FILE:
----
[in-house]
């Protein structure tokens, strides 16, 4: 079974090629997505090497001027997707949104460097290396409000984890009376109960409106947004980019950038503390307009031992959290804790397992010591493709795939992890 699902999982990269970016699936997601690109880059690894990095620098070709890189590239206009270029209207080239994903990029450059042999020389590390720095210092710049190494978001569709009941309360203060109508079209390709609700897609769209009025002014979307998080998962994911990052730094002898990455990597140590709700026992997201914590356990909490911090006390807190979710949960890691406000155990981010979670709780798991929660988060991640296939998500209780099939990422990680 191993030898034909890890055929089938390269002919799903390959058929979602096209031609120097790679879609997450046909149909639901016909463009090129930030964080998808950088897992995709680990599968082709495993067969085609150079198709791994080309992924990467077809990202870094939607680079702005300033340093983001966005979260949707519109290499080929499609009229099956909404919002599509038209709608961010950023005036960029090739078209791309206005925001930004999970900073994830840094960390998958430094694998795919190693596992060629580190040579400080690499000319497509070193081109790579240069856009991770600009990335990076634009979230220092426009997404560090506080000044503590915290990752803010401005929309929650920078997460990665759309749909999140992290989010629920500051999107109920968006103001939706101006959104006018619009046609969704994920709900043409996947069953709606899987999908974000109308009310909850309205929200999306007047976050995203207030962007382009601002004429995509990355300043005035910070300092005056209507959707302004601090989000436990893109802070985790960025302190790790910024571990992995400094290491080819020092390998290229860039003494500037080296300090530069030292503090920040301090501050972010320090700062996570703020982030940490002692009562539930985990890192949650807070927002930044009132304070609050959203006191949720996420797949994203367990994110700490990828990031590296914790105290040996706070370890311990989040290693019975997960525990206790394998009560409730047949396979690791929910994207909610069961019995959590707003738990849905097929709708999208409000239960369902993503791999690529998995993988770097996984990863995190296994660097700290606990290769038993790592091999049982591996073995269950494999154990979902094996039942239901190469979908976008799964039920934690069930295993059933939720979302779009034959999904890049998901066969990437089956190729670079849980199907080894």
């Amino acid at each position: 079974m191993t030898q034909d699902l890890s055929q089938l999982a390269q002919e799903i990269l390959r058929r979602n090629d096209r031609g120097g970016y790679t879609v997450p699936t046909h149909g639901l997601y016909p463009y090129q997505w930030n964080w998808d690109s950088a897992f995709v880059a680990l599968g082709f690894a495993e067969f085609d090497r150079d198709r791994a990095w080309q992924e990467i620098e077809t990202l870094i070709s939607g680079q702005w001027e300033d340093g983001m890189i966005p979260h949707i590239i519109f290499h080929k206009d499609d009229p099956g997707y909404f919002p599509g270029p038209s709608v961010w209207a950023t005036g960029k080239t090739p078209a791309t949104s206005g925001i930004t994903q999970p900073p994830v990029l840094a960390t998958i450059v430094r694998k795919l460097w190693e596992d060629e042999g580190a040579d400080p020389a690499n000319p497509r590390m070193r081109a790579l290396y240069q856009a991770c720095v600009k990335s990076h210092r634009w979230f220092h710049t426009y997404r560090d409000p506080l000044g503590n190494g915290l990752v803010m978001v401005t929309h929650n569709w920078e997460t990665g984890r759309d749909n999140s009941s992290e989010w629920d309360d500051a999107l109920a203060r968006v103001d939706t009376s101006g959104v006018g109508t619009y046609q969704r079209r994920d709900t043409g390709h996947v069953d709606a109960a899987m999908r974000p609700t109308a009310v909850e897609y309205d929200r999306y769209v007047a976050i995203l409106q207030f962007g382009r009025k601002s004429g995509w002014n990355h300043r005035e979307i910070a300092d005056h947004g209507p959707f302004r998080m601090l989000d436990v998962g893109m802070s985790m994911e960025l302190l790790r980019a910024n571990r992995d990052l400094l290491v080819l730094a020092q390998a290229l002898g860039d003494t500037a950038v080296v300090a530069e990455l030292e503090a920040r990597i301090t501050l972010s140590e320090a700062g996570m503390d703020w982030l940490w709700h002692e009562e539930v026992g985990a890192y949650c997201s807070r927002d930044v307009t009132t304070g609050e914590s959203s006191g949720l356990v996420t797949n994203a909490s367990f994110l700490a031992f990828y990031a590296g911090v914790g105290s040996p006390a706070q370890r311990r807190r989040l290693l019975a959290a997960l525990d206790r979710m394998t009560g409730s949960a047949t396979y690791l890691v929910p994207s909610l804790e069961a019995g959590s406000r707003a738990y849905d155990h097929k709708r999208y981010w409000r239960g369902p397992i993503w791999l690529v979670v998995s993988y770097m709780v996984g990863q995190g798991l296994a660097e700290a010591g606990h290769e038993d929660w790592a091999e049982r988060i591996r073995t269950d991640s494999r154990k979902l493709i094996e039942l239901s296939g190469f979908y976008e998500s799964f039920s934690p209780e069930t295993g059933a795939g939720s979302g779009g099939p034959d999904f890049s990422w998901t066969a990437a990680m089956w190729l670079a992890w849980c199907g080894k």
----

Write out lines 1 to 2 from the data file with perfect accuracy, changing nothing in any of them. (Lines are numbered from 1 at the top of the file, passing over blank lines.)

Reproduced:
[in-house]
């Protein structure tokens, strides 16, 4: 079974090629997505090497001027997707949104460097290396409000984890009376109960409106947004980019950038503390307009031992959290804790397992010591493709795939992890 699902999982990269970016699936997601690109880059690894990095620098070709890189590239206009270029209207080239994903990029450059042999020389590390720095210092710049190494978001569709009941309360203060109508079209390709609700897609769209009025002014979307998080998962994911990052730094002898990455990597140590709700026992997201914590356990909490911090006390807190979710949960890691406000155990981010979670709780798991929660988060991640296939998500209780099939990422990680 191993030898034909890890055929089938390269002919799903390959058929979602096209031609120097790679879609997450046909149909639901016909463009090129930030964080998808950088897992995709680990599968082709495993067969085609150079198709791994080309992924990467077809990202870094939607680079702005300033340093983001966005979260949707519109290499080929499609009229099956909404919002599509038209709608961010950023005036960029090739078209791309206005925001930004999970900073994830840094960390998958430094694998795919190693596992060629580190040579400080690499000319497509070193081109790579240069856009991770600009990335990076634009979230220092426009997404560090506080000044503590915290990752803010401005929309929650920078997460990665759309749909999140992290989010629920500051999107109920968006103001939706101006959104006018619009046609969704994920709900043409996947069953709606899987999908974000109308009310909850309205929200999306007047976050995203207030962007382009601002004429995509990355300043005035910070300092005056209507959707302004601090989000436990893109802070985790960025302190790790910024571990992995400094290491080819020092390998290229860039003494500037080296300090530069030292503090920040301090501050972010320090700062996570703020982030940490002692009562539930985990890192949650807070927002930044009132304070609050959203006191949720996420797949994203367990994110700490990828990031590296914790105290040996706070370890311990989040290693019975997960525990206790394998009560409730047949396979690791929910994207909610069961019995959590707003738990849905097929709708999208409000239960369902993503791999690529998995993988770097996984990863995190296994660097700290606990290769038993790592091999049982591996073995269950494999154990979902094996039942239901190469979908976008799964039920934690069930295993059933939720979302779009034959999904890049998901066969990437089956190729670079849980199907080894």